Press Release


Bob Young

For Release:

June 14, 2023

CWCI Assesses the Impact of Proposed Change to California Workers Comp TD Cap

Oakland, CA – A proposal to alter California’s 104-week cap on temporary disability (TD) benefits by excluding TD paid or due during the resolution of medical disputes if a utilization review (UR) treatment denial is overturned by independent medical review (IMR) or the Appeals Board would drive up IT and administrative expenses for claims administrators but provide only a nominal increase in total TD to less than 0.3% of all claims according to a California Workers’ Compensation Institute (CWCI) study.   

To estimate the impact of the proposal included in AB 1213, now being debated by state lawmakers, CWCI compiled special datasets that allowed it to merge insured claims data from its Industry Research Information System (IRIS) database with IMR decision data from Maximus Federal Services, which manages the IMR process for the state.  The study sample began with 178,956 IRIS claims with 2015 to 2017 injury dates, which the authors grouped into those that did and did not have TD payments, noting the number of paid TD days on the TD claims as of the end of 2022.  Using claims from this 3-year period allowed the authors to analyze recent claims that could have been subject to the existing cap which limits TD payments to 104 weeks within five years of the date of injury.

Nearly a third (31.7%) of the 178,956 IRIS claims had paid TD days, which represents the proportion of all claims for which claims administrators would need to develop new tracking systems and protocols to identify and monitor claims that could be covered by AB 1213.  Within the subset of TD claims, however, only those that had a UR treatment denial submitted to IMR would be eligible for the proposed tolling of the TD cap, so CWCI matched the IRIS claims data to the IMR data from Maximus and found that 11.7% of all TD claims had a treatment denial that resulted in an IMR determination.  A review of the IMR outcomes further narrowed the population of claims that could be affected by AB 1213 down to just 3.2% of the TD claims that had a UR denial overturned by IMR. 

AB 1213 would only apply to claims that reach the 104-week TD cap, so the final step in estimating the impact of  the proposed change was to determine how many of the TD claims in the study sample that had an overturned UR denial were approaching the 104-week TD cap.  State law already allows up to 240 compensable weeks of TD to      be paid within 5 years of the injury date for claims involving a select list of serious, long-term injuries (e.g., severe burns, amputations, or chronic lung disease), so the authors excluded those claims from this analysis.  After determining the total number of weeks of TD that had been paid for each claim, the authors calculated the percentage that had reached at least 98% of the 104-week maximum and found that only 0.9% of the TD claims in the sample were approaching the 104-week TD cap at the 5-year post-injury benchmark.  Moreover, those claims represented less than 0.3% of the 178,956 medical-only and indemnity claims that were included in the original IRIS study sample, underscoring the very small proportion of the total injured worker population that would likely receive a nominal increase in their total TD benefits under AB 1213.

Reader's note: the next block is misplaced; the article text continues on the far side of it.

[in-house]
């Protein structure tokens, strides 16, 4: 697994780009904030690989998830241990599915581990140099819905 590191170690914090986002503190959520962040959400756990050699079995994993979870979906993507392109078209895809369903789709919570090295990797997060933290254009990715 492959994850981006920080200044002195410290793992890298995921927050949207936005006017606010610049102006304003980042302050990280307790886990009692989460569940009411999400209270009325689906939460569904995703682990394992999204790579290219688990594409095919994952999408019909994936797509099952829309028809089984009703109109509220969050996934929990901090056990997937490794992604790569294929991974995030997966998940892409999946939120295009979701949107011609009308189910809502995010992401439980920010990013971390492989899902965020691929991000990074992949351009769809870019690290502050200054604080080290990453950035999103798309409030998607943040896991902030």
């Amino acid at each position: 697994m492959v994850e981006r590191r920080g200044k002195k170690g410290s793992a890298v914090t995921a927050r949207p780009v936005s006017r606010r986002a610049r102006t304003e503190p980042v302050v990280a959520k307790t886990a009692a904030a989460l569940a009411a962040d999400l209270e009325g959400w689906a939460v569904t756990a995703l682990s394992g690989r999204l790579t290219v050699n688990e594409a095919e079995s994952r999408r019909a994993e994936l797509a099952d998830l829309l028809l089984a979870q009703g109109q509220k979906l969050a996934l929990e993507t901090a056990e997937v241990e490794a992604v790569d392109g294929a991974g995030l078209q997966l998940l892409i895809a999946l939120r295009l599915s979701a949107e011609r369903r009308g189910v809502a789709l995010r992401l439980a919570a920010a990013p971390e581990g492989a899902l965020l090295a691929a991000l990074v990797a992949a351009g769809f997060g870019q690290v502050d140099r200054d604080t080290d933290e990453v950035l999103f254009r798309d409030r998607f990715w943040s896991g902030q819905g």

Meanwhile, the analysis notes that AB 1213’s current language would create costly new requirements for oversight and compliance for claims administrators.  Chief among these would be the automation and programming costs required to update claims systems and the ongoing administrative costs for manual processes to identify and track claims with TD payments and UR and IMR activity.  These requirements would apply to every workers’ compensation claims administrator in the state, further increasing California’s average loss adjustment expense, which has historically been the most expensive in the country, and as of 2022, exceeded the average amount paid by the median state by 73%.  As state lawmakers debate the relative merits of AB 1213, the findings from this study raise the question of whether the minor impact of the proposal merits the substantial cost.

CWCI has released its analysis of AB 1213 in an Impact Analysis report which is available for free to the public and can be found under the Research tab at